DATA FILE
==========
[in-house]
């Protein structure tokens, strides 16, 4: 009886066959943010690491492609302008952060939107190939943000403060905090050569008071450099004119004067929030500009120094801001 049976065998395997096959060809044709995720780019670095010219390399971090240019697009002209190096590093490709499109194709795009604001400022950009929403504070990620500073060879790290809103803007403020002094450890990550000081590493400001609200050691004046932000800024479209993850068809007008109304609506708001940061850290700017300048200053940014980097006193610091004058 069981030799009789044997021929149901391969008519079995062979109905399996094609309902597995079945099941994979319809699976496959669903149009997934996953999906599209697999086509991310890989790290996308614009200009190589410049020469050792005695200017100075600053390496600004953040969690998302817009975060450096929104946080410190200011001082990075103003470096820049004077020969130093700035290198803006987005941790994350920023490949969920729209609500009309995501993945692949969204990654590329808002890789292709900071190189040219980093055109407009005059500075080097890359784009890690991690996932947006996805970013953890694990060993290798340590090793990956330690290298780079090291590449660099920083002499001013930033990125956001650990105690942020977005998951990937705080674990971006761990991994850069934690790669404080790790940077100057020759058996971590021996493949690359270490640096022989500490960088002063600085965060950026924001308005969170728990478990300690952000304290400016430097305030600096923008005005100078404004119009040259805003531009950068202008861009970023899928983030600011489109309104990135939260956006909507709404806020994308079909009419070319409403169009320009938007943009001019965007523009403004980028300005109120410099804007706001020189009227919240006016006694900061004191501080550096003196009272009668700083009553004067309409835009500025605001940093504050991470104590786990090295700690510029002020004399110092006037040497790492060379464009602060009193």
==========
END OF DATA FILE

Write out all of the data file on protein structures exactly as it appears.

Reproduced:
[in-house]
């Protein structure tokens, strides 16, 4: 009886066959943010690491492609302008952060939107190939943000403060905090050569008071450099004119004067929030500009120094801001 049976065998395997096959060809044709995720780019670095010219390399971090240019697009002209190096590093490709499109194709795009604001400022950009929403504070990620500073060879790290809103803007403020002094450890990550000081590493400001609200050691004046932000800024479209993850068809007008109304609506708001940061850290700017300048200053940014980097006193610091004058 069981030799009789044997021929149901391969008519079995062979109905399996094609309902597995079945099941994979319809699976496959669903149009997934996953999906599209697999086509991310890989790290996308614009200009190589410049020469050792005695200017100075600053390496600004953040969690998302817009975060450096929104946080410190200011001082990075103003470096820049004077020969130093700035290198803006987005941790994350920023490949969920729209609500009309995501993945692949969204990654590329808002890789292709900071190189040219980093055109407009005059500075080097890359784009890690991690996932947006996805970013953890694990060993290798340590090793990956330690290298780079090291590449660099920083002499001013930033990125956001650990105690942020977005998951990937705080674990971006761990991994850069934690790669404080790790940077100057020759058996971590021996493949690359270490640096022989500490960088002063600085965060950026924001308005969170728990478990300690952000304290400016430097305030600096923008005005100078404004119009040259805003531009950068202008861009970023899928983030600011489109309104990135939260956006909507709404806020994308079909009419070319409403169009320009938007943009001019965007523009403004980028300005109120410099804007706001020189009227919240006016006694900061004191501080550096003196009272009668700083009553004067309409835009500025605001940093504050991470104590786990090295700690510029002020004399110092006037040497790492060379464009602060009193």